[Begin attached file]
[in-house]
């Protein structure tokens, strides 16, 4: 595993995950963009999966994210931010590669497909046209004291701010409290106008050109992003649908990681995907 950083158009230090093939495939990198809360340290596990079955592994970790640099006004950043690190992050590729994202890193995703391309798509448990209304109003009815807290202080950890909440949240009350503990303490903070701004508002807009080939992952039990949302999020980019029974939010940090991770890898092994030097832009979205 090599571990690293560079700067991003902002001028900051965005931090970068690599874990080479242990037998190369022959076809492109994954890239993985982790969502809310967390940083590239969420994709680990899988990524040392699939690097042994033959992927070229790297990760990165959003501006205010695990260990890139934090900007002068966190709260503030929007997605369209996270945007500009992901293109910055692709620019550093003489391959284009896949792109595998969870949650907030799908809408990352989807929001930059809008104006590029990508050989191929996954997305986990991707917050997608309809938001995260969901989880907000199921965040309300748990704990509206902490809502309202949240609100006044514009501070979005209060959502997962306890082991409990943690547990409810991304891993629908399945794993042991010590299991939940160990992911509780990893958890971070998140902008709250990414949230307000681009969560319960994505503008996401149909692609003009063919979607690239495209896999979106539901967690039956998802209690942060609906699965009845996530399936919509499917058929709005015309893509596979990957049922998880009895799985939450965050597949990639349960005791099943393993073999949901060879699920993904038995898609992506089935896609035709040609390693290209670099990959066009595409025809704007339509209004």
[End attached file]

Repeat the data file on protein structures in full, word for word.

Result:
[in-house]
């Protein structure tokens, strides 16, 4: 595993995950963009999966994210931010590669497909046209004291701010409290106008050109992003649908990681995907 950083158009230090093939495939990198809360340290596990079955592994970790640099006004950043690190992050590729994202890193995703391309798509448990209304109003009815807290202080950890909440949240009350503990303490903070701004508002807009080939992952039990949302999020980019029974939010940090991770890898092994030097832009979205 090599571990690293560079700067991003902002001028900051965005931090970068690599874990080479242990037998190369022959076809492109994954890239993985982790969502809310967390940083590239969420994709680990899988990524040392699939690097042994033959992927070229790297990760990165959003501006205010695990260990890139934090900007002068966190709260503030929007997605369209996270945007500009992901293109910055692709620019550093003489391959284009896949792109595998969870949650907030799908809408990352989807929001930059809008104006590029990508050989191929996954997305986990991707917050997608309809938001995260969901989880907000199921965040309300748990704990509206902490809502309202949240609100006044514009501070979005209060959502997962306890082991409990943690547990409810991304891993629908399945794993042991010590299991939940160990992911509780990893958890971070998140902008709250990414949230307000681009969560319960994505503008996401149909692609003009063919979607690239495209896999979106539901967690039956998802209690942060609906699965009845996530399936919509499917058929709005015309893509596979990957049922998880009895799985939450965050597949990639349960005791099943393993073999949901060879699920993904038995898609992506089935896609035709040609390693290209670099990959066009595409025809704007339509209004």